The last decade has witnessed rapid progress in the astrophysical study of black holes. Observations have shown that many nearby galaxies host supermassive black holes at their centers, and have established an intimate link between the masses of the black holes and the properties of their host galaxies. Measurements in the high-energy X-ray regime have allowed us to study the conditions of matter in the immediate vicinity of black holes, and to probe down to scales very close to the actual event horizon of black holes. Breakthroughs in numerical relativity have made it possible, for the first time, to compute the merging of two supermassive black holes. Within the next ten years, ground-based gravitational wave detectors like LIGO and VIRGO will begin making regular observations of merging stellar-mass black holes out to redshifts of ~0.3, giving us our first-ever direct view of the black holes themselves. Future space-based observatories like IXO will measure X-rays from the first accreting massive black holes in the Universe, while LISA will detect gravitational waves from coalescing supermassive black hole binaries throughout the Universe. Gravitational wave and electromagnetic astronomy have previously been rather disjoint fields of research. A key goal of this seminar is to bring together researchers in these two fields, and to provide a forum for lively discussions, with an emphasis on the electromagnetic and gravitational wave signatures of strong gravity.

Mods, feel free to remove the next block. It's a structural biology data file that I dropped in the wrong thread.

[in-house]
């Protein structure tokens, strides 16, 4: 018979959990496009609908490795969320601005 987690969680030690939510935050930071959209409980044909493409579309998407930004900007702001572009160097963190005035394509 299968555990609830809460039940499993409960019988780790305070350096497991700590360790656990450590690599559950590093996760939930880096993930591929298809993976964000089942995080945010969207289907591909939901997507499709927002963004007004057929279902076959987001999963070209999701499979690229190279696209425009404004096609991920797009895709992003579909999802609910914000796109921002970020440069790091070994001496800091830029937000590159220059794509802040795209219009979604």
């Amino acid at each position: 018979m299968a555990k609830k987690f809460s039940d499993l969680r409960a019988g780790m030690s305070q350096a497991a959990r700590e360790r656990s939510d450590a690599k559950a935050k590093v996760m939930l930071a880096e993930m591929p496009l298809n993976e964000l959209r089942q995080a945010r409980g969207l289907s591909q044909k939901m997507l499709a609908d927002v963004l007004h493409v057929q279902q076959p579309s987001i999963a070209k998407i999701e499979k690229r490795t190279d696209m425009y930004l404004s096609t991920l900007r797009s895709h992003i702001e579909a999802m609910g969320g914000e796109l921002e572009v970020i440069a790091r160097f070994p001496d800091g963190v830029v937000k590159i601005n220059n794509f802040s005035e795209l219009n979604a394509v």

The seminar will focus on the following key topics:
Astrophysical observations and physics of black holes, and probes of strong gravity.
Formation and growth of supermassive black holes across cosmic times, co-evolution of galaxies and black holes.
Galaxy mergers, formation and coalescence of binary supermassive black holes.
Gravitational wave emission from compact objects.
Current and future ground- and space-based missions which are devoted to the study of gravitational waves and electromagnetic radiation from (the environment of) black holes.
Electromagnetic signatures of black hole binaries and recoiling black holes.